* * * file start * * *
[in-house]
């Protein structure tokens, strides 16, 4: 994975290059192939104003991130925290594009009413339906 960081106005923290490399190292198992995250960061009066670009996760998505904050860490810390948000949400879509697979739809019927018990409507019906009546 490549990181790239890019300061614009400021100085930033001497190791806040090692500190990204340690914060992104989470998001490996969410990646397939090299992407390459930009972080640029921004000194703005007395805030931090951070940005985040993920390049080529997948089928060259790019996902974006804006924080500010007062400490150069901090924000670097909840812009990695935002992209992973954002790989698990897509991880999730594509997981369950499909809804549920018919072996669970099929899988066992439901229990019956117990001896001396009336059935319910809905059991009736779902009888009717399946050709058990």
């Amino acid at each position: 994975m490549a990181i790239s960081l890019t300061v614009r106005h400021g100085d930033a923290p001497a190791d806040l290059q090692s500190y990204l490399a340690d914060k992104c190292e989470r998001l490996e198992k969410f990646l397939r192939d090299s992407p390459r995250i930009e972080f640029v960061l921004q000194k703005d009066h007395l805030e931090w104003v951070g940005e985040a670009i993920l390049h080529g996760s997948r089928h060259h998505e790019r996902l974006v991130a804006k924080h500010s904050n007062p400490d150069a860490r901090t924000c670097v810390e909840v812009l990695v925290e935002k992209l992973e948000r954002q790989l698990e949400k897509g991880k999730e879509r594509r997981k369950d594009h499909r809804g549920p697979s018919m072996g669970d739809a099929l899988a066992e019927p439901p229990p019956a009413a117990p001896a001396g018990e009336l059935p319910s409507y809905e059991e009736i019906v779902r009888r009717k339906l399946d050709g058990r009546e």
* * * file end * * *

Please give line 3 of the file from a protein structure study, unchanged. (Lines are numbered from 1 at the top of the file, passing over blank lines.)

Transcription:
């Amino acid at each position: 994975m490549a990181i790239s960081l890019t300061v614009r106005h400021g100085d930033a923290p001497a190791d806040l290059q090692s500190y990204l490399a340690d914060k992104c190292e989470r998001l490996e198992k969410f990646l397939r192939d090299s992407p390459r995250i930009e972080f640029v960061l921004q000194k703005d009066h007395l805030e931090w104003v951070g940005e985040a670009i993920l390049h080529g996760s997948r089928h060259h998505e790019r996902l974006v991130a804006k924080h500010s904050n007062p400490d150069a860490r901090t924000c670097v810390e909840v812009l990695v925290e935002k992209l992973e948000r954002q790989l698990e949400k897509g991880k999730e879509r594509r997981k369950d594009h499909r809804g549920p697979s018919m072996g669970d739809a099929l899988a066992e019927p439901p229990p019956a009413a117990p001896a001396g018990e009336l059935p319910s409507y809905e059991e009736i019906v779902r009888r009717k339906l399946d050709g058990r009546e």